2006 | Sephardic DNA | Destroyed Communities | 2007 | Darbenai Kinship | 2008 | Ancona Networks | Sephardic Elites | Cervera Archives | 2009 | Riga Registers | Hungarian Protocols | 2010 |Hungarian Families | 2011 | Hapsburg Families | Spanish Extremadura | 2012 | Piotrków Trybunalski | 2013 | Jews of Pinczow | Jews, Frankists and Converts | Jewish Community of Tarrega | 2014 |Vienna’s Jewish Upper Class | Hispano-Jewish Onomastics | 2015 | Modern Genealogy of Polish Jews | Reading Between the Lines |
Jews, Frankists and Converts in Habsburg Moravia, 1700-1900
Prof. Michael Miller
This project examines the ancestors and descendants of thirty-five Jews who converted to Catholicism in the summer of 1773, a few months after Jacob Frank, the infamous “false messiah,” arrived to the Habsburg province of Moravia. This “mass conversion” in Prossnitz (Prostějov, Czech Republic) provides a unique lens through which to view Jewish-Christian relations in Central Europe on the eve of the Enlightenment. In earlier times, the Jewish community might have totally ostracized these apostates, but in the more ecumenical and tolerant climate of late eighteenth and early nineteenth century Moravia, Jews and former Jews could continue to fraternize and socialize in ways that would have been previously unimaginable. By tracing the genealogy of these converts forwards and backwards, I hope to understand the contours of the emerging “semi-neutral” society, in which boundaries between Jews and Gentiles were dissolved as new forms of sociability replaced the hierarchical relationship that had defined Christian-Jewish relations for centuries.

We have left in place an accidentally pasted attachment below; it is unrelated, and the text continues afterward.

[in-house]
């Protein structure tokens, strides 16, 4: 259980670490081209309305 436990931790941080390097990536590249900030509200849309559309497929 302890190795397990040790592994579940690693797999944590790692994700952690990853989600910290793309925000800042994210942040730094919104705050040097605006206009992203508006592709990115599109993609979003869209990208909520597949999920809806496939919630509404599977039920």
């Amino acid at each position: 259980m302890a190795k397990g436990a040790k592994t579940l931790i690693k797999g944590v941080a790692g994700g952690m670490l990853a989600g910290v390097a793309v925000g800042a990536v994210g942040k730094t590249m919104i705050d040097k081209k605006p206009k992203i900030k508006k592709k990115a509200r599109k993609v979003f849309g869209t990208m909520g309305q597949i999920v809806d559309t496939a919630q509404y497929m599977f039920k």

Click here for the Final Report on this project.